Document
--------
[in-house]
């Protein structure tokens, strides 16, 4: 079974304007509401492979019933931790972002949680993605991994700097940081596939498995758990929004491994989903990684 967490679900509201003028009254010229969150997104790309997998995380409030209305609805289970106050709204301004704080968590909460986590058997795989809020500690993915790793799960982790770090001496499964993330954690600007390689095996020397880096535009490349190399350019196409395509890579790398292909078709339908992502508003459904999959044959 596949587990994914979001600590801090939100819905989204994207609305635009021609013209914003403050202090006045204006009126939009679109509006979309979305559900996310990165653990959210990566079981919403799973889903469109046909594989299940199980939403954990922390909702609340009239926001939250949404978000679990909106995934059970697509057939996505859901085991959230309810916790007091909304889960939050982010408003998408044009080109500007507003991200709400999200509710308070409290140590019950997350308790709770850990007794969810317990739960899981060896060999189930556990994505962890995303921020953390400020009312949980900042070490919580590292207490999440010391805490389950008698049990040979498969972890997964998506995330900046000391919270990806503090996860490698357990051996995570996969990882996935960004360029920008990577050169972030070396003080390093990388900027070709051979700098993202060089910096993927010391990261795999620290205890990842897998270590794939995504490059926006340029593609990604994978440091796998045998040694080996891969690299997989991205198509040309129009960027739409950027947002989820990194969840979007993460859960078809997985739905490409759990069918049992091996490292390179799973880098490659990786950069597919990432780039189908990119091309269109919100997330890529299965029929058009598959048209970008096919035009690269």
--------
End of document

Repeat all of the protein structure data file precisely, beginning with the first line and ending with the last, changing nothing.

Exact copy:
[in-house]
């Protein structure tokens, strides 16, 4: 079974304007509401492979019933931790972002949680993605991994700097940081596939498995758990929004491994989903990684 967490679900509201003028009254010229969150997104790309997998995380409030209305609805289970106050709204301004704080968590909460986590058997795989809020500690993915790793799960982790770090001496499964993330954690600007390689095996020397880096535009490349190399350019196409395509890579790398292909078709339908992502508003459904999959044959 596949587990994914979001600590801090939100819905989204994207609305635009021609013209914003403050202090006045204006009126939009679109509006979309979305559900996310990165653990959210990566079981919403799973889903469109046909594989299940199980939403954990922390909702609340009239926001939250949404978000679990909106995934059970697509057939996505859901085991959230309810916790007091909304889960939050982010408003998408044009080109500007507003991200709400999200509710308070409290140590019950997350308790709770850990007794969810317990739960899981060896060999189930556990994505962890995303921020953390400020009312949980900042070490919580590292207490999440010391805490389950008698049990040979498969972890997964998506995330900046000391919270990806503090996860490698357990051996995570996969990882996935960004360029920008990577050169972030070396003080390093990388900027070709051979700098993202060089910096993927010391990261795999620290205890990842897998270590794939995504490059926006340029593609990604994978440091796998045998040694080996891969690299997989991205198509040309129009960027739409950027947002989820990194969840979007993460859960078809997985739905490409759990069918049992091996490292390179799973880098490659990786950069597919990432780039189908990119091309269109919100997330890529299965029929058009598959048209970008096919035009690269």